The kids have finally left home and now you’re rattling around in a house way bigger than you need. If it’s time to think about downsizing, there’s more to it than simply selling one house and buying another. Here are a few things to consider.
Selling a large house and buying a townhouse or unit, perhaps in a more affordable suburb, can free up a significant sum of money which you could use to help fund your retirement or take that dream international holiday. But before you get too excited by your potential windfall, remember to take into account expenses such as agent’s fees, removalist costs and stamp duty on the new property. This will give you a better idea of how much additional cash you are likely to be left with.
Generally, any capital gains on the sale of the family home are exempt from capital gains tax (CGT). However, if the home has been used for income-producing activity, such as running a business or letting out a room, then a portion of the gain may be subject to CGT.
On the upside, downsizing may reduce your living costs. New homes are usually more energy efficient, and cost less to heat and cool than older housing stock.
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The family home is exempt from Centrelink’s age pension asset test. If qualifying for a full or part age pension is important to you, you may not want to free up too much cash when downsizing.
Indeed, some retirees actually dip into their savings to buy a higher value home. Their aim is to reduce their assessable assets and maximise their pension entitlement. This isn’t always a good idea as it increases the risk of being caught in the ‘asset rich, cash poor’ trap.
As an incentive to downsize, the federal government has proposed that from July 2018 Australians over the age of 65 will be permitted to make a contribution to superannuation of up to $300,000 each ($600,000 for a couple) from the proceeds of selling their home. The amount will be treated as a non-concessional (after-tax) contribution, and exempt from the usual restrictions. But this proposal has yet to be legislated.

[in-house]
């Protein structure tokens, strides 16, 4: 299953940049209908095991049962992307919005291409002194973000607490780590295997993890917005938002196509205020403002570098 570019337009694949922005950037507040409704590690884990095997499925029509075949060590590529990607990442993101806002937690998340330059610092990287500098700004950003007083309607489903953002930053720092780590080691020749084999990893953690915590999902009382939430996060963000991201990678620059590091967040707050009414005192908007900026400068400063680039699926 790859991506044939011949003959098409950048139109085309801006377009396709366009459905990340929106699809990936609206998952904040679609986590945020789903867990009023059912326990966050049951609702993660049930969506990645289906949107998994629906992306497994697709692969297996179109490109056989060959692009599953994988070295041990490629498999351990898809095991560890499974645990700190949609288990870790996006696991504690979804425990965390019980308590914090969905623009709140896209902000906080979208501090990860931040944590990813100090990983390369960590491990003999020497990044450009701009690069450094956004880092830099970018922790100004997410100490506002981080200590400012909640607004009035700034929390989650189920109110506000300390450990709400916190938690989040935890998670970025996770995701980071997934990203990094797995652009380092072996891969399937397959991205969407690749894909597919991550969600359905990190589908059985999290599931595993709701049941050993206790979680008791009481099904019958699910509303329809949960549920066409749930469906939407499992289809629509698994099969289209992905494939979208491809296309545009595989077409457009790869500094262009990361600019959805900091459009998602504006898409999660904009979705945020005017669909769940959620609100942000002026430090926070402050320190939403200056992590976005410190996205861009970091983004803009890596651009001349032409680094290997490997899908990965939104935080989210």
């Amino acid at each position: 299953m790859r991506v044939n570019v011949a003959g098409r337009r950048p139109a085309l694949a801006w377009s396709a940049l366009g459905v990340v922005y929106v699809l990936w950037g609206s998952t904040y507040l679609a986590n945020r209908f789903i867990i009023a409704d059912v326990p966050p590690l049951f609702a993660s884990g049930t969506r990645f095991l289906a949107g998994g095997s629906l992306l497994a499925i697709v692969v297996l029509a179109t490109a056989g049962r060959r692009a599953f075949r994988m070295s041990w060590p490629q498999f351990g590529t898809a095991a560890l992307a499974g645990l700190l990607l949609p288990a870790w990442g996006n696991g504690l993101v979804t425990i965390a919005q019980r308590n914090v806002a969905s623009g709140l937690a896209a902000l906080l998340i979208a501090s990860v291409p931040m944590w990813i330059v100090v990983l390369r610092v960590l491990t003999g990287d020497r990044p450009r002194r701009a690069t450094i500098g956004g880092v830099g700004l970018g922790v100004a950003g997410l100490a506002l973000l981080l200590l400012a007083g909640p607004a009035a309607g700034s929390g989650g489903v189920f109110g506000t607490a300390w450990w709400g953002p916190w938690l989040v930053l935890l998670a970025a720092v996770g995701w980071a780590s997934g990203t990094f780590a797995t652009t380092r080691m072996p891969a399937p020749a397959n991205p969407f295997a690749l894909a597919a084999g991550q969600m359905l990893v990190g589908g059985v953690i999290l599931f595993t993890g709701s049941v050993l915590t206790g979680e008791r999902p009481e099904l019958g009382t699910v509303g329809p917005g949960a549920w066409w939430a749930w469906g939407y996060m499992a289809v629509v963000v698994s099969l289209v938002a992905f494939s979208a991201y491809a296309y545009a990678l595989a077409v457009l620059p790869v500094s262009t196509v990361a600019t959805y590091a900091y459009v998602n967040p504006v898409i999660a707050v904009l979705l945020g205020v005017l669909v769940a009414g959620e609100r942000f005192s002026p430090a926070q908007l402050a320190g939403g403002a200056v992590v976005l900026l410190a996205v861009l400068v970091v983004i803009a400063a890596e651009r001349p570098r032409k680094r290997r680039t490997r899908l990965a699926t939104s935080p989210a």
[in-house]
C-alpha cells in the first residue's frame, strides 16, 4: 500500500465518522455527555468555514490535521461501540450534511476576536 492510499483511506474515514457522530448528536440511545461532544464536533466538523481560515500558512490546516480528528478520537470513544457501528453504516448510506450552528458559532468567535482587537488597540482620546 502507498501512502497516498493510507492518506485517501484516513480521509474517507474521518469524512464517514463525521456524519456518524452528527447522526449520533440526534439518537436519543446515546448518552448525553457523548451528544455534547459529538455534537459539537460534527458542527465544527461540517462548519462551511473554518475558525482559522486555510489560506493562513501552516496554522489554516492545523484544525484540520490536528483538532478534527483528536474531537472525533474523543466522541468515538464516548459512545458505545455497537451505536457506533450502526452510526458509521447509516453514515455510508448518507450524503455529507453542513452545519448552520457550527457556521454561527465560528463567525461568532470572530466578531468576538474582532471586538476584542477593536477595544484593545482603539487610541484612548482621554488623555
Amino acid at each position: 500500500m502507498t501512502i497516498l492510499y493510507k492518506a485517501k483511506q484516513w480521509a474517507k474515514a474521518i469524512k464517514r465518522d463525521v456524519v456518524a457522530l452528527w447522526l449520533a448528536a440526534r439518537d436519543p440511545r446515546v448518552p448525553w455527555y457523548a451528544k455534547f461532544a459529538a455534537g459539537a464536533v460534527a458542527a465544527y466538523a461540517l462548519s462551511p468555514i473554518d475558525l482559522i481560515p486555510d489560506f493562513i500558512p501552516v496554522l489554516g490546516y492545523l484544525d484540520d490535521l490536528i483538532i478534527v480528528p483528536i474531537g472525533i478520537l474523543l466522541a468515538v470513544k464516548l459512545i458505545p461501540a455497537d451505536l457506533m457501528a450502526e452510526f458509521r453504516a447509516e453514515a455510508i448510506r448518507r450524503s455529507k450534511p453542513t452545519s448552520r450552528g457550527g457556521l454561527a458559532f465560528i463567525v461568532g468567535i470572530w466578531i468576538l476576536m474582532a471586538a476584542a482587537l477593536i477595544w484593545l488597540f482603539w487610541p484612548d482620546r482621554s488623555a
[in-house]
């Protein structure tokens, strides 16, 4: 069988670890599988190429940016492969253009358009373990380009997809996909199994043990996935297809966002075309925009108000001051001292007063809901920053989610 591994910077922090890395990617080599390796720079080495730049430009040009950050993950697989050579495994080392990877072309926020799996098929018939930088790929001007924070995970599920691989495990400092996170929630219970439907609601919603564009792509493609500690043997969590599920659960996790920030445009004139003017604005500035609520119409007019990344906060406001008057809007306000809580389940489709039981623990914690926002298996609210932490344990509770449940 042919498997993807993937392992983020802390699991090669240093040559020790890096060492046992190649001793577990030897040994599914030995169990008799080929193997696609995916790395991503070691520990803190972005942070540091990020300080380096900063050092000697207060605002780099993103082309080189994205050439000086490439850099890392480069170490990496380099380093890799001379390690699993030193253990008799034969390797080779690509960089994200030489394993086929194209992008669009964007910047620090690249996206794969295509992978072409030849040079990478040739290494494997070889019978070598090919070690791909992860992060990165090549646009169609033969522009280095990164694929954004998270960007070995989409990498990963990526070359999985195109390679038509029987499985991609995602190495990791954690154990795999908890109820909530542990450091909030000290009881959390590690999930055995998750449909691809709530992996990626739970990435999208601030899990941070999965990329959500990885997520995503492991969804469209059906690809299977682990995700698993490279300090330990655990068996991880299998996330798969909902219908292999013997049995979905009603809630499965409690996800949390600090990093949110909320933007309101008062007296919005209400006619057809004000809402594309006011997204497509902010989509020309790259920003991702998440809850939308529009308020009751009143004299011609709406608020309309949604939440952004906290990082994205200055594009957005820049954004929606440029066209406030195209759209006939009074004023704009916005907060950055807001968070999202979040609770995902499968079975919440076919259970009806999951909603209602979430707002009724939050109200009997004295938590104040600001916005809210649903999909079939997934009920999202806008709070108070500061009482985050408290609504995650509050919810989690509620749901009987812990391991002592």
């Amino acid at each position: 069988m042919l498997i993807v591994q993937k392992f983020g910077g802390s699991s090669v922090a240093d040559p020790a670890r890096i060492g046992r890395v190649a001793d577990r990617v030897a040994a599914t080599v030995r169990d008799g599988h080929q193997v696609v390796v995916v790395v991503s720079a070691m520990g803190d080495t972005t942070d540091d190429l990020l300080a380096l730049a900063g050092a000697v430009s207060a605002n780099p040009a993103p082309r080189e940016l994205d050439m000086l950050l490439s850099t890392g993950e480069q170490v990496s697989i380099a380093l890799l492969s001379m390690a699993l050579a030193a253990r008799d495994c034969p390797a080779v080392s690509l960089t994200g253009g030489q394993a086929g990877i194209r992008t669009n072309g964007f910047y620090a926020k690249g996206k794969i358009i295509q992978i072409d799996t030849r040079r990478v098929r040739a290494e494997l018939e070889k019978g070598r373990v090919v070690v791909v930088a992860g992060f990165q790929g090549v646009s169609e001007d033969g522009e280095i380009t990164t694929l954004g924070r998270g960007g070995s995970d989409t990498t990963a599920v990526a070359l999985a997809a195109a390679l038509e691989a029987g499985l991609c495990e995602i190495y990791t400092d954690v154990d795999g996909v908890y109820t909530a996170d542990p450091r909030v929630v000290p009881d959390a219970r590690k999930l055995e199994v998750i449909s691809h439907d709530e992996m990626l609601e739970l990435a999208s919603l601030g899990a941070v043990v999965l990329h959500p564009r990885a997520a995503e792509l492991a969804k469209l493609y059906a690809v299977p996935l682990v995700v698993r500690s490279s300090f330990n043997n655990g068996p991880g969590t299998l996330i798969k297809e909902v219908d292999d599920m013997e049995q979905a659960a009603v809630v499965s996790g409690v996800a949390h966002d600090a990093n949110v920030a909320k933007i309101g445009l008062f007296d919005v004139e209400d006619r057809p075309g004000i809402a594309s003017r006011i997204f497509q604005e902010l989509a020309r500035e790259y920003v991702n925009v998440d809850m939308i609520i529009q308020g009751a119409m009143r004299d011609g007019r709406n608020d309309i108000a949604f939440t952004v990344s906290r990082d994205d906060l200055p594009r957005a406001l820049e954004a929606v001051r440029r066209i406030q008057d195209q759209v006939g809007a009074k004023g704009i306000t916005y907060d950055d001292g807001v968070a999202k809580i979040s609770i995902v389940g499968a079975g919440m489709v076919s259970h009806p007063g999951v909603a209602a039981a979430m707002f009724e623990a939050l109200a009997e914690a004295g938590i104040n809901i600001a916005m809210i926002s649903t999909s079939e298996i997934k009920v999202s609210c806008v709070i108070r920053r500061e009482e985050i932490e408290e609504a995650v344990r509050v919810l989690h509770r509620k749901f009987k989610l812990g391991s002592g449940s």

For most people under 65, superannuation may also be a desirable destination for most of the money freed up by downsizing. Make sure that any contributions fall within the relevant limits.
While the financial benefits of downsizing can be considerable, moving house is amongst life’s most stressful events. This is particularly the case when you are giving up a home full of family memories, and parting with many prized possessions to fit into a smaller space. Just being aware that you may face an emotional reaction is a start, but be open to seeking professional support if moving does bring on a bout of the blues.
Seek financial advice
Downsizing has both financial and lifestyle dimensions, and you’ll want to make the most of any profits you realise. Talk to your financial adviser before you get the real estate agent in. He or she will work with you to craft a short-term strategy to help ensure your downsizing experience supports you in achieving your long-term goals.
For more information read: Do I have to downsize my home for retirement?
David Baruffi is an authorised representative and credit representative of AMP Financial Planning. Blueprint Planning Pty Ltd (ABN 78 097 264 554), trading as Blueprint Wealth, is an Authorised Representative and Credit Representative of AMP Financial Planning Pty Limited, Australian Financial Services Licensee and Australian Credit Licensee 232 706.
This article contains information that is general in nature. It does not take into account the objectives, financial situation or needs of any particular person. You need to consider your financial situation and needs before making any decisions based on this information.
Contributing the proceeds of downsizing to superannuation: https://www.ato.gov.au/general/new-legislation/in-detail/super/contributing-the-proceeds-of-downsizing-to-superannuation/
Your main residence: https://www.ato.gov.au/General/Capital-gains-tax/Your-home-and-other-real-estate/Your-main-residence/